Hamptons Cheat Sheet: Supermodel’s home destroyed by son of developer, Carnegie summer home gets $8M chop … & more

The former home of "Manchester by the Sea" Director On Matthews Lane and the Carnegie house on Coopers Neck Lane (Credit: inset c/o Roadside Attractions, Brown Harris Stevens, Sotheby's)
The former home of "Manchester by the Sea" Director On Matthews Lane and the Carnegie house on Coopers Neck Lane (Credit: inset c/o Roadside Attractions, Brown Harris Stevens, Sotheby's)

Son of Manhattan developer drives Mercedes into supermodel’s house

The 21-year-old son of Gregg Wasser, owner of commercial developer G&S Investors, crashed a 2006 Mercedes-Benz into a Water Mill home late Saturday night, according to the East Hampton Star. The wreck ignited a blaze that firefighters battled for three hours. The Hayground Road house belonged to model Sasha Pivovarova — best known as the longest appearing fashion model for Prada — who lives with her husband, an artist, and their 4-year-old daughter. There were no serious injuries, according to Sgt. Steve Miller. Pivovarova’s husband, Igor Vishnyakov, told the paper that he thought the driver, college student Alec Wasser, appeared to be drunk. “It sounded like a bomb exploded,” Vishnyakov told the East Hampton Star. According to its website, G&S has developed about a half-dozen commercial properties across New Jersey, Westchester County and Long Island. [EHS]

East Hampton Town moves forward with decade-old affordable housing plans

Nearly a decade after buying three acres of land on 181 Accabonac Road, East Hampton Town officials are finally gearing up to break ground. But first up, they will have to choose a contractor to manage the construction. The 12-unit condominium project will comprise three manor-style structures, 27East reported, and will take up to two years to build. The town spent $882,000 on the land in 2007, and had by then already considered the design. But it was soon shelved when a financial scandal in the town and a $30 million deficit was revealed in 2008. Depending on the type of construction, the final cost will run between $2.5 million and $3 million, according East Hampton housing director Tom Ruhle. The Town Board will vote to approve the chosen contractor later this month or in April. [27East]

Carnegie summer house relisted after $8M price slash

Even in the Hamptons, a name isn’t everything. After lingering on and off the market for a year-and-a-half, the stately “Carnegie” mansion on Coopers Neck Lane in Southampton is back on the market at $29.5 million — a full $8 million down from than its original ask, according to Curbed. Built in the 1890s and inhabited by the nephew of industrialist Andrew Carnegie, the 4.6-acre estate contains 11 bedrooms, 12 bathrooms, a swimming pool, a separate two-bedroom apartment, tennis court, and 1,500-square-foot racehorse stable. Molly Ferrer and Harald Grant of Sotheby’s International Realty [TRDataCustom] have the listing. [Curbed]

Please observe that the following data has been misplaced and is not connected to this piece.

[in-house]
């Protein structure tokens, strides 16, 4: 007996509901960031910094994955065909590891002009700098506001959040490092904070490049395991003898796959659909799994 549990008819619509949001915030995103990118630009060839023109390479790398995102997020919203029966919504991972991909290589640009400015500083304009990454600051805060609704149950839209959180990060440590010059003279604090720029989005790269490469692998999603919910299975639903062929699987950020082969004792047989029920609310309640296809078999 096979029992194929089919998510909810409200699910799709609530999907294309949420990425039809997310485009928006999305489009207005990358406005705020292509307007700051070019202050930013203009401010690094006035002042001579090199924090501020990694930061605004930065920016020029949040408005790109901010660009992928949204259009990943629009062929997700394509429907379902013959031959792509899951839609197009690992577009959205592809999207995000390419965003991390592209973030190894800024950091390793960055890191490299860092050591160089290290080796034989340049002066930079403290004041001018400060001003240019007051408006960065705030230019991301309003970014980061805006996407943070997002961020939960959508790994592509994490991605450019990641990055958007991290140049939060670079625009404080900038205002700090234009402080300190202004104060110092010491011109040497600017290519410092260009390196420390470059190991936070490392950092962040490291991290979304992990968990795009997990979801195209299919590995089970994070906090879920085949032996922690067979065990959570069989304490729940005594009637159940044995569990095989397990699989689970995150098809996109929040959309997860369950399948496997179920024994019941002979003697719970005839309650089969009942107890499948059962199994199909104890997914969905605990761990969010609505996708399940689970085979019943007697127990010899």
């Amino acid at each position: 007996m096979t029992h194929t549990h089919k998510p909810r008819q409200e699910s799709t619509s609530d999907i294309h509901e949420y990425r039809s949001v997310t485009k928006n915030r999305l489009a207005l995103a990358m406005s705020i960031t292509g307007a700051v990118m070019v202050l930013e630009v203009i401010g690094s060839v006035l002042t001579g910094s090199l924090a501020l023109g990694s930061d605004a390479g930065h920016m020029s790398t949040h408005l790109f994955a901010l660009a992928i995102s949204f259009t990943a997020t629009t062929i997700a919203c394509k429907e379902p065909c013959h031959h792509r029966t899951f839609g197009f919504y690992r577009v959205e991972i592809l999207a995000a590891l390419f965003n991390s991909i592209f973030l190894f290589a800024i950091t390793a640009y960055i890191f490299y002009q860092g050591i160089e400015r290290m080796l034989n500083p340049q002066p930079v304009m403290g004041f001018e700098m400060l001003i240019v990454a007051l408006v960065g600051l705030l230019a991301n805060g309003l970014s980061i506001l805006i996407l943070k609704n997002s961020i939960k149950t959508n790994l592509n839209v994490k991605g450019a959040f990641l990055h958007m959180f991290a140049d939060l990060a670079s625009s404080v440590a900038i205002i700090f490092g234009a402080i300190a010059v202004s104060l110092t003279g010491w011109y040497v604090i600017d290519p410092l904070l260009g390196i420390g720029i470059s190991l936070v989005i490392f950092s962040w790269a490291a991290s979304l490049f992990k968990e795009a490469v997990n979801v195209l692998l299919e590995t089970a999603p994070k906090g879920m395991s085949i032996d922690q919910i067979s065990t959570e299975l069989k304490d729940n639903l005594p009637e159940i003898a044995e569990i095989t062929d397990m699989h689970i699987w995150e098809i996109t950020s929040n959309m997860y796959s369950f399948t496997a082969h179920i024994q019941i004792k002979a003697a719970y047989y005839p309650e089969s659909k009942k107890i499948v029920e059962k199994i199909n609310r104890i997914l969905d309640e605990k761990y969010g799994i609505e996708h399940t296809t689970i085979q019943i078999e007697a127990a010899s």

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East Hampton Town petitions US Supreme Court over airport curfews

Sticking up for residents sick of the late night noise at the East Hampton Airport, East Hampton Town recently filed a petition with the United States Supreme Court to regain its authority over the hours of operation at the airport. The U.S. Court of Appeals ruled against the town in 2015 after a group of aviation companies sued over the curfews, according to 27East. Although a federal judge allowed the curfews to remain for two summers, the 2nd Circuit Court of Appeals eventually ruled that local municipalities cannot supersede FAA rules, even if they don’t receive federal funding. This decision was “an unprecedented expansion of federal regulatory authority,” the town said in a statement this week. [27East]

Former property of “Manchester by the Sea” director on the market for $12M

Luckily the house itself isn’t a downer. The brand new Bridgehampton mansion, built by developer James Michael Howard after tearing down the original house owned by director Kenneth Lonergan, has seven bedrooms and nine bathrooms. Hitting the market at just south of $12 million, Mansion Global reported, the home comes fully furnished. It features a greatroom with 30-foot ceilings, formal dining room, eat-in kitchen, family room, master suite with its own fireplace, game room, and a 16-seat theater. Martha Gundersen of Brown Harris Stevens has the listing. [MG]

Longtime Girl Scouts camp house could become “green” offices

Who needs Thin Mints when there’s a whole food forest in the backyard? The Ecological Cultural Initiative, an environmental nonprofit organization, wants to turn an abandoned, town-owned house in Hampton Bays into its headquarters and an educational meeting space, 27East reported. Before it became vacant, the shingled house at the southwest corner of Squiretown Park was the home of the Girl Scouts caretaker. “We would want to turn it into a model house,” said Marc Fasanella, the head of ECI. In addition to basic renovations, ECI’s environmental-friendly proposals include a system to collect rainwater, solar panels, and a food forest. The Southampton Town Board will see the official proposal next week. [27East]